Refugees who are referred by the UNHCR for resettlement in the United States or who appear to the U.S. government to be eligible for resettlement under U.S. law are interviewed by an officer of the U.S. Citizenship and Immigration Service (CIS). This officer decides whether a person qualifies as a refugee under U.S. law and is therefore eligible for U.S. resettlement.
A person who meets the definition of refugee may be eligible for U.S. resettlement if he or she—
- has a particularly compelling history of persecution;
- is a member of an ethnic or religious group that is considered by the United States to be of "special humanitarian concern" (for some groups, only those with relatives in the United States are eligible); or
- is the spouse, unmarried child, or parent of a refugee who has been resettled or is a U.S. permanent resident or an asylee in the United States.
Generally, refugees must be outside their homelands to be eligible for U.S. resettlement, though the United States processes applications from refugees in their home countries in a few specific locations.
Refugees with criminal records or certain serious health problems may be ineligible to enter the United States. However, refugees who are ineligible for the U.S. resettlement program may still be eligible for UNHCR protection or resettlement in other countries.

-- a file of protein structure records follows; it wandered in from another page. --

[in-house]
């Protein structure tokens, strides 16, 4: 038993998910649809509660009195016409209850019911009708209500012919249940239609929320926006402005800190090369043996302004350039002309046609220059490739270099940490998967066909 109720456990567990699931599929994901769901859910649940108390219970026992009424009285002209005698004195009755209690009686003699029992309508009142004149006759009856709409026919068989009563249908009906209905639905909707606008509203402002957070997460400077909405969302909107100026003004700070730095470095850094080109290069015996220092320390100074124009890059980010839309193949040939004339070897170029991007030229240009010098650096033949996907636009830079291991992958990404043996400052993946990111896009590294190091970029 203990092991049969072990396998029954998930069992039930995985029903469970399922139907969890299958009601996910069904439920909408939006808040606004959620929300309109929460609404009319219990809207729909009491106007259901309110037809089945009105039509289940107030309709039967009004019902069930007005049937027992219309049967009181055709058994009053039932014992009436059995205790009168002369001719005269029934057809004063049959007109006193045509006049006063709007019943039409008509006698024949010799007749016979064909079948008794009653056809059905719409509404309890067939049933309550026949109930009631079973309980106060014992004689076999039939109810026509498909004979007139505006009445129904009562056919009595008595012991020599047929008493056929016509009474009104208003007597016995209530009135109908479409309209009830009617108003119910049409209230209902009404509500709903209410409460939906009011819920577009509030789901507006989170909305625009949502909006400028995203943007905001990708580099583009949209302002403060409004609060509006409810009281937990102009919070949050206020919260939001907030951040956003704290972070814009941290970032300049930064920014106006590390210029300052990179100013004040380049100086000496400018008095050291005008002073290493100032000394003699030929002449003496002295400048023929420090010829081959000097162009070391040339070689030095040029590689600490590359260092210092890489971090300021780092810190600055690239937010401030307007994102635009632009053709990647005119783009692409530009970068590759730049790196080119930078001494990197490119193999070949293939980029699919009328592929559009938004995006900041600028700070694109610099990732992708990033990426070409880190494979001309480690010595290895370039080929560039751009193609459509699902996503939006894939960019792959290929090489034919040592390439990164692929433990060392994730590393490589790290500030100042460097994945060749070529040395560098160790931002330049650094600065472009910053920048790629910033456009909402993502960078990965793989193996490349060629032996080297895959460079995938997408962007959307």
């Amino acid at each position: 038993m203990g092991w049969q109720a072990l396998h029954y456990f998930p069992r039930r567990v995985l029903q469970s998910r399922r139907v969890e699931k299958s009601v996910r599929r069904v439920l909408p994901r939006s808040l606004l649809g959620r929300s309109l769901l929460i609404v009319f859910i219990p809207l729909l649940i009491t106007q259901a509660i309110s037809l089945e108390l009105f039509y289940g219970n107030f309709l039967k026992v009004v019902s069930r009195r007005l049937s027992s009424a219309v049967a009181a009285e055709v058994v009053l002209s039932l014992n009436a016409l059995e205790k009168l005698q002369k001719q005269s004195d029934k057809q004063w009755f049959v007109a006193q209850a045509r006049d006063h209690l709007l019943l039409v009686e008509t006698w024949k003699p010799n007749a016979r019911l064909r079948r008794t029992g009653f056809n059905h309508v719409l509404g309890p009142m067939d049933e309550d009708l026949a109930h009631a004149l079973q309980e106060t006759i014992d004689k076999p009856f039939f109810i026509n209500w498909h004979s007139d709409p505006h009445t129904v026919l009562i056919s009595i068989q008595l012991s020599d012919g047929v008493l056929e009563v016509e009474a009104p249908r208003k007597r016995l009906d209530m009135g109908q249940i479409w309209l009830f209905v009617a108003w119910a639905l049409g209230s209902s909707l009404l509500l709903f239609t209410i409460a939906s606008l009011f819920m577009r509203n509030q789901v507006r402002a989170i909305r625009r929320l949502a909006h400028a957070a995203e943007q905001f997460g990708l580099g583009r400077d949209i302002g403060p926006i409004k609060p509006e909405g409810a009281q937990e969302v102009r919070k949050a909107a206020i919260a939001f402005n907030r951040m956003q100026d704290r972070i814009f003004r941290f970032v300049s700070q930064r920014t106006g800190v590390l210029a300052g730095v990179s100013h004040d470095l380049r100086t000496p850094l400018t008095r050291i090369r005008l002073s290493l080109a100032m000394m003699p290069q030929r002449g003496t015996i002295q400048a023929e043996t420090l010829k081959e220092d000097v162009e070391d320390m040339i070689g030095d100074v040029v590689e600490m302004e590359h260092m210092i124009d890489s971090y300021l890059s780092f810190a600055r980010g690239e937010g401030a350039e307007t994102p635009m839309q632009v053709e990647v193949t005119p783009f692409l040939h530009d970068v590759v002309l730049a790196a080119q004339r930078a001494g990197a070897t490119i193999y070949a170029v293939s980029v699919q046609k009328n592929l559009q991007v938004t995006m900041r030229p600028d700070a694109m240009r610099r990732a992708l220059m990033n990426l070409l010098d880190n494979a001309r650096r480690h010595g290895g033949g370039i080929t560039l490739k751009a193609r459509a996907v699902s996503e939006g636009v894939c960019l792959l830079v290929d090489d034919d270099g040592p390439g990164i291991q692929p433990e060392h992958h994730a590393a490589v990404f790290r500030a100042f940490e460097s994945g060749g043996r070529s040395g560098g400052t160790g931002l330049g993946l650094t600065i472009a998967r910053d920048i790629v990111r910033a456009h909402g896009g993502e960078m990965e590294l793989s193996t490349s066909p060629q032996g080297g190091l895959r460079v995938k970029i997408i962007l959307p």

Generally, only a spouse and unmarried children under the age of 21 may accompany the principal applicant. Other relatives may qualify for U.S. resettlement if they meet U.S. refugee criteria themselves.
A person who believes that he or she might be eligible for U.S. resettlement should contact the UNHCR or the closest U.S. embassy or consulate. If that person has close relatives in the United States, they should contact the nearest refugee resettlement agency for advice and help in preparing the forms that they will have to fill out.
Intergovernmental or nongovernmental agencies, either international or U.S. based, carry out most of the preparation casework for CIS interviews, working with U.S. embassy officials. These agencies, known as resettlement support centers, or RSCs, interview applicants, help prepare paperwork for CIS, and arrange medical examinations and background security checks for those refugees approved by CIS.
Following CIS approval, the RSC gathers additional information about the applicant and accompanying family members. This information includes the names and addresses of any relatives in the United States, the refugee's work history and job skills, and any special educational or medical needs. This information is needed to determine the best resettlement arrangement for the refugee.
The International Organization for Migration (IOM) generally arranges transportation to the United States. Refugees are expected to repay the cost of their transportation once they are established in the United States. Refugees or their relatives may, of course, pay their own transportation costs in advance.